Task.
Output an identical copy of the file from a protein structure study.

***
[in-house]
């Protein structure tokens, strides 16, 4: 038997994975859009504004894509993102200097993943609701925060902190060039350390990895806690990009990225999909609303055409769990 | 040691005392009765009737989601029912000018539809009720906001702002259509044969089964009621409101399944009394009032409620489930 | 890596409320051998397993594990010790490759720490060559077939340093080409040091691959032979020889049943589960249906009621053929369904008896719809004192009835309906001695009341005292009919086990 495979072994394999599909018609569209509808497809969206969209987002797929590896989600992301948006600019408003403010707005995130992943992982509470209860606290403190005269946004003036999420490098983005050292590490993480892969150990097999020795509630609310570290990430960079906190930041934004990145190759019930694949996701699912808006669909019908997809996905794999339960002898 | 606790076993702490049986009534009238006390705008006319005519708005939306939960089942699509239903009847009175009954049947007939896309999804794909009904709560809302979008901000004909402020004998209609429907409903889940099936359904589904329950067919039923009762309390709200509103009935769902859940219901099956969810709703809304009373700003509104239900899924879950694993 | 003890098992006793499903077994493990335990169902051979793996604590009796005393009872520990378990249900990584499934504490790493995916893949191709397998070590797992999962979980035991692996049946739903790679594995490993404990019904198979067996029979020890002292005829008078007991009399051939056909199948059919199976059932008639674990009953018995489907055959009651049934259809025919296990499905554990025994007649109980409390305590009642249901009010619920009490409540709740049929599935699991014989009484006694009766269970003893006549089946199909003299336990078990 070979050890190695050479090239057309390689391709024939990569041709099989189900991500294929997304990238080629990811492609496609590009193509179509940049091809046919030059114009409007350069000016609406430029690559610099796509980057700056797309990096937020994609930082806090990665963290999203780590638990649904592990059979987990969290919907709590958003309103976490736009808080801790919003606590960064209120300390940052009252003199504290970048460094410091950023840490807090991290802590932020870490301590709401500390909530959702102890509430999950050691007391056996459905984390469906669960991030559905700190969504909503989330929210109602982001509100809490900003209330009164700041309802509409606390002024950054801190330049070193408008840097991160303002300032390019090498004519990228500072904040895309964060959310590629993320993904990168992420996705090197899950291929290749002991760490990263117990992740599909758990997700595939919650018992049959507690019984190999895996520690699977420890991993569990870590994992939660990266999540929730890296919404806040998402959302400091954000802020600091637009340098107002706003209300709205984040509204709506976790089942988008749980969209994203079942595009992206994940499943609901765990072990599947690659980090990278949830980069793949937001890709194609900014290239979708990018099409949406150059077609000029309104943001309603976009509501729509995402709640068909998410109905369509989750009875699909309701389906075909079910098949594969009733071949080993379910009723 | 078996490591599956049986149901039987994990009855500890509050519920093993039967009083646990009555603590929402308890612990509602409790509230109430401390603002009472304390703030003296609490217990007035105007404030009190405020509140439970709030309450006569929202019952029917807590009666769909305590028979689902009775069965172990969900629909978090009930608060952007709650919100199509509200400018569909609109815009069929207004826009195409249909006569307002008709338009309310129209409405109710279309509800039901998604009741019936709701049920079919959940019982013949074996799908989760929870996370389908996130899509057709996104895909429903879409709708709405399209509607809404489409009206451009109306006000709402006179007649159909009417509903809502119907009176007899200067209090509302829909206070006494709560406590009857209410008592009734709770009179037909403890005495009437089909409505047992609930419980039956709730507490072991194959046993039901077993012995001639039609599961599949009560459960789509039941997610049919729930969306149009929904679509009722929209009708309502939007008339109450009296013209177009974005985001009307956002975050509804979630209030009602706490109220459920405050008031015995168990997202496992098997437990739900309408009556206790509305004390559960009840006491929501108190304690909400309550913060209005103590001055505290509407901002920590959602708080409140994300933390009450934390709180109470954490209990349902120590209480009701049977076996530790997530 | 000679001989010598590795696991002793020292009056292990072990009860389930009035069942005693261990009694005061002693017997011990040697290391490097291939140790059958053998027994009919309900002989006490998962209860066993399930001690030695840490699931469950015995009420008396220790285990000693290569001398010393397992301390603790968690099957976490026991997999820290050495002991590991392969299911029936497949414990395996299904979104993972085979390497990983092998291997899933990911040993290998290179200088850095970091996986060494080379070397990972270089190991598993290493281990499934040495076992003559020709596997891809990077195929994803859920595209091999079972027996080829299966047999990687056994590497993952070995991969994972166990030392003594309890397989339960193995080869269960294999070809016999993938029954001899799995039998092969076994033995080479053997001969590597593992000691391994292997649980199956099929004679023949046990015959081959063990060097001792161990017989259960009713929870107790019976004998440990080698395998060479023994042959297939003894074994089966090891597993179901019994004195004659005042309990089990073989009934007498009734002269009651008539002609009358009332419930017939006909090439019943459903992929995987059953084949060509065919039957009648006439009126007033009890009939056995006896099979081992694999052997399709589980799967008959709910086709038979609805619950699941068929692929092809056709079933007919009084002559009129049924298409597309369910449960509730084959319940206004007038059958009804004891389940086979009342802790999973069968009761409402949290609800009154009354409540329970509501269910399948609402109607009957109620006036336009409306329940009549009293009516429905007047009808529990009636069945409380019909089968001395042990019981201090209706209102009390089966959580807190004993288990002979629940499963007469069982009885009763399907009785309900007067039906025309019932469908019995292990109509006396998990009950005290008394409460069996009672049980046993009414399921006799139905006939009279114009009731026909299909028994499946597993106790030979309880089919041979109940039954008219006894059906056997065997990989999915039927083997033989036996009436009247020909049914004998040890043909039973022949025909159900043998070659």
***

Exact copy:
[in-house]
């Protein structure tokens, strides 16, 4: 038997994975859009504004894509993102200097993943609701925060902190060039350390990895806690990009990225999909609303055409769990 | 040691005392009765009737989601029912000018539809009720906001702002259509044969089964009621409101399944009394009032409620489930 | 890596409320051998397993594990010790490759720490060559077939340093080409040091691959032979020889049943589960249906009621053929369904008896719809004192009835309906001695009341005292009919086990 495979072994394999599909018609569209509808497809969206969209987002797929590896989600992301948006600019408003403010707005995130992943992982509470209860606290403190005269946004003036999420490098983005050292590490993480892969150990097999020795509630609310570290990430960079906190930041934004990145190759019930694949996701699912808006669909019908997809996905794999339960002898 | 606790076993702490049986009534009238006390705008006319005519708005939306939960089942699509239903009847009175009954049947007939896309999804794909009904709560809302979008901000004909402020004998209609429907409903889940099936359904589904329950067919039923009762309390709200509103009935769902859940219901099956969810709703809304009373700003509104239900899924879950694993 | 003890098992006793499903077994493990335990169902051979793996604590009796005393009872520990378990249900990584499934504490790493995916893949191709397998070590797992999962979980035991692996049946739903790679594995490993404990019904198979067996029979020890002292005829008078007991009399051939056909199948059919199976059932008639674990009953018995489907055959009651049934259809025919296990499905554990025994007649109980409390305590009642249901009010619920009490409540709740049929599935699991014989009484006694009766269970003893006549089946199909003299336990078990 070979050890190695050479090239057309390689391709024939990569041709099989189900991500294929997304990238080629990811492609496609590009193509179509940049091809046919030059114009409007350069000016609406430029690559610099796509980057700056797309990096937020994609930082806090990665963290999203780590638990649904592990059979987990969290919907709590958003309103976490736009808080801790919003606590960064209120300390940052009252003199504290970048460094410091950023840490807090991290802590932020870490301590709401500390909530959702102890509430999950050691007391056996459905984390469906669960991030559905700190969504909503989330929210109602982001509100809490900003209330009164700041309802509409606390002024950054801190330049070193408008840097991160303002300032390019090498004519990228500072904040895309964060959310590629993320993904990168992420996705090197899950291929290749002991760490990263117990992740599909758990997700595939919650018992049959507690019984190999895996520690699977420890991993569990870590994992939660990266999540929730890296919404806040998402959302400091954000802020600091637009340098107002706003209300709205984040509204709506976790089942988008749980969209994203079942595009992206994940499943609901765990072990599947690659980090990278949830980069793949937001890709194609900014290239979708990018099409949406150059077609000029309104943001309603976009509501729509995402709640068909998410109905369509989750009875699909309701389906075909079910098949594969009733071949080993379910009723 | 078996490591599956049986149901039987994990009855500890509050519920093993039967009083646990009555603590929402308890612990509602409790509230109430401390603002009472304390703030003296609490217990007035105007404030009190405020509140439970709030309450006569929202019952029917807590009666769909305590028979689902009775069965172990969900629909978090009930608060952007709650919100199509509200400018569909609109815009069929207004826009195409249909006569307002008709338009309310129209409405109710279309509800039901998604009741019936709701049920079919959940019982013949074996799908989760929870996370389908996130899509057709996104895909429903879409709708709405399209509607809404489409009206451009109306006000709402006179007649159909009417509903809502119907009176007899200067209090509302829909206070006494709560406590009857209410008592009734709770009179037909403890005495009437089909409505047992609930419980039956709730507490072991194959046993039901077993012995001639039609599961599949009560459960789509039941997610049919729930969306149009929904679509009722929209009708309502939007008339109450009296013209177009974005985001009307956002975050509804979630209030009602706490109220459920405050008031015995168990997202496992098997437990739900309408009556206790509305004390559960009840006491929501108190304690909400309550913060209005103590001055505290509407901002920590959602708080409140994300933390009450934390709180109470954490209990349902120590209480009701049977076996530790997530 | 000679001989010598590795696991002793020292009056292990072990009860389930009035069942005693261990009694005061002693017997011990040697290391490097291939140790059958053998027994009919309900002989006490998962209860066993399930001690030695840490699931469950015995009420008396220790285990000693290569001398010393397992301390603790968690099957976490026991997999820290050495002991590991392969299911029936497949414990395996299904979104993972085979390497990983092998291997899933990911040993290998290179200088850095970091996986060494080379070397990972270089190991598993290493281990499934040495076992003559020709596997891809990077195929994803859920595209091999079972027996080829299966047999990687056994590497993952070995991969994972166990030392003594309890397989339960193995080869269960294999070809016999993938029954001899799995039998092969076994033995080479053997001969590597593992000691391994292997649980199956099929004679023949046990015959081959063990060097001792161990017989259960009713929870107790019976004998440990080698395998060479023994042959297939003894074994089966090891597993179901019994004195004659005042309990089990073989009934007498009734002269009651008539002609009358009332419930017939006909090439019943459903992929995987059953084949060509065919039957009648006439009126007033009890009939056995006896099979081992694999052997399709589980799967008959709910086709038979609805619950699941068929692929092809056709079933007919009084002559009129049924298409597309369910449960509730084959319940206004007038059958009804004891389940086979009342802790999973069968009761409402949290609800009154009354409540329970509501269910399948609402109607009957109620006036336009409306329940009549009293009516429905007047009808529990009636069945409380019909089968001395042990019981201090209706209102009390089966959580807190004993288990002979629940499963007469069982009885009763399907009785309900007067039906025309019932469908019995292990109509006396998990009950005290008394409460069996009672049980046993009414399921006799139905006939009279114009009731026909299909028994499946597993106790030979309880089919041979109940039954008219006894059906056997065997990989999915039927083997033989036996009436009247020909049914004998040890043909039973022949025909159900043998070659």